Sunday, November 20, 2011

Luke Part 45: Beware hypocracy!

Text: Luke 12:1-12

This passage continues Jesus' teachings on kingdom living. Jesus is teaching about how the members of the Kingdom (Christians) will live. The way they live will be seen by the world around them.

The subject of this section is indicated plainly in the first verse: hypocracy. Hypocracy is simply acting differently than what we are. It is one of the most dangerous things in the Kingdom, and is to be constantly guarded against.

The first comment Jesus makes regarding hypocracy is that it is foolishness. All things will be revealed anyway; there is nothing hidden from God. Why act in this way?

Jesus further elaborates that hypocracy is borne from a fear of men's faces. Do we want to play down our relationship with Jesus? Do we want to fit in? Jesus reminds us not to have any fear of men; they can only harm our physical well-being, but they have no power over the soul. Fear, specifically the fear of man, is a danger that leads to hypocracy.

How can we avoid hypocracy? By fearing God, rather than man! We must reverence Him and trust Him. We're reminded that we can trust Him, as He takes care of the sparrow and knows the number of the hairs on our heads. He is kind, loving, and trustworthy. We have great value to Him ("more than many sparrows") because of Christ's work. Christ has brought us near and we have been adopted as sons.

In verse 8, we see that Christ will own His people before the angels. This is not in some future life; this is something that occurs now, as Christ guides the angels to meet our needs.

The next section concerns the so-called "unpardonable sin".  We are told that you can speak against Christ and be forgiven, but a blaspheming the Holy Spirit will not be forgiven.  This blasphemy against the Holy Spirit represents an unrepentant heart.  An unrepentant heart cannot be forgiven; the self-righteous cannot be saved.  The hard heart refuses the Spirit and goes on in opposition to Christ.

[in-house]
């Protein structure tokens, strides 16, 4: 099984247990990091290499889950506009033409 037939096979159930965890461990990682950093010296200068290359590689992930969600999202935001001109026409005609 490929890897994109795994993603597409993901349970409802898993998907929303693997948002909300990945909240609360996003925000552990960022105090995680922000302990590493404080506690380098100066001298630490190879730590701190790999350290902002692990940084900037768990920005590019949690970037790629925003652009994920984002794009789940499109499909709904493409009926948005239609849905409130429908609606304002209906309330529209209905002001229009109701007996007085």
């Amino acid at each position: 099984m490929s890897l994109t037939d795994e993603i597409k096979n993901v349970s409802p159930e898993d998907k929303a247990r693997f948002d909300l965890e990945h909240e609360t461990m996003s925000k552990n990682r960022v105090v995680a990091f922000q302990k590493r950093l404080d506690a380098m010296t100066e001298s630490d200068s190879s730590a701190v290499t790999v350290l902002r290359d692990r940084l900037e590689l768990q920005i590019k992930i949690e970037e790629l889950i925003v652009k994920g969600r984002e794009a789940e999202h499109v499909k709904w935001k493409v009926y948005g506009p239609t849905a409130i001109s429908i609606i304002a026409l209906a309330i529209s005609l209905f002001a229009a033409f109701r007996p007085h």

Finally, we have a reminder of the ministry and work of the Holy Spirit in the life of a believer.  The ministry of the Holy Spirit will help you when you are in a situation where you need to give an account of your faith.  Yield to the Holy Spirit; He will lead you into open confession, not hypocracy!

Sunday, November 13, 2011

Zechariah Part 6: Conclusion of the Prophecy

Text: Zechariah 14

This chapter contains the conclusion to the prophecy began in the previous chapters. We can assume that the prophecy is consistent throughout; that the same things are being referred to as in the previous chapters. This prophecy contains a discussion about God as King, and this King's people, and a gathering of people into that kingdom.

As in the previous chapters, this is a prophecy about "that day". Is this prophecy regarding Israel's destruction in 70 AD? It could be. The physical Jerusalem that existed until 70 AD was a representative of the Old Covenant, and it was replaced by a spiritual New Jerusalem, a representative of the New Covenant. There is both a physical and spiritual explanation.

In verse 4, we see the theme of a great wide valley being opened up. This valley is a picture of the gospel truth spreading, and the fleeing is a picture of Jewish conversions, including the great day of Pentecost.

There is a darkness described in verses 6,7 -- but even in the darkest hours of the Kingdom, there will remain a light. There will be an era of incomplete light.

Verse 8 pictures the truth spreading beyond Jerusalem, beyond the Jewish people. The spread of the truth will continue through the hard times (winter) and good times (summer).

Verse 12 shows the judgment to come on those who reject these spiritual truths and refuse to enter the Kingdom. They had seen the truth, but rejected it, so their eyes are consumed. They didn't glorify God, but instead rejected Him, so their tongue shall be consumed.

Interestingly, the terrible things prophesied about in this passage did come true in 70 AD. The Zealots within the Temple under siege were fighting among themselves, killing each other for power and authority, and even killing and consuming each other in the famine.

There is the picture of plagues in verse 16-19. There would be no rain on those who didn't come up to keep the Feast of Booths; rain (water) is symbolic of the wells of salvation that will be loosed upon those who recognize the transitory nature of their lives, the symbolic meaning of the Feast of Booths.

Jesus showed the significance of the Feast of Booths when He proclaimed in John 7, "All who are thirsty, come to Me and drink!" as the water was poured out in the ceremony. That is the significance of this feast -- that we are pilgrims in this world, but at the end we shall receive God's deliverance and blessings. We look to a heavenly kingdom, and we are not caught up in the politics and affairs of this world.

Verses 20 and 21 would have been shocking words to the Jewish hearers. In the New Covenant, all things are "holiness unto the Lord." Every person in the Kingdom is involved in the service of the Lord; each of us is a priest to Him. This is not a mixed community, as the Old Covenant was. There are no more unbelievers in the New Jerusalem.

The Lord has won the victory! Do we look forward to the great day coming when His kingdom with have its ultimate consummation?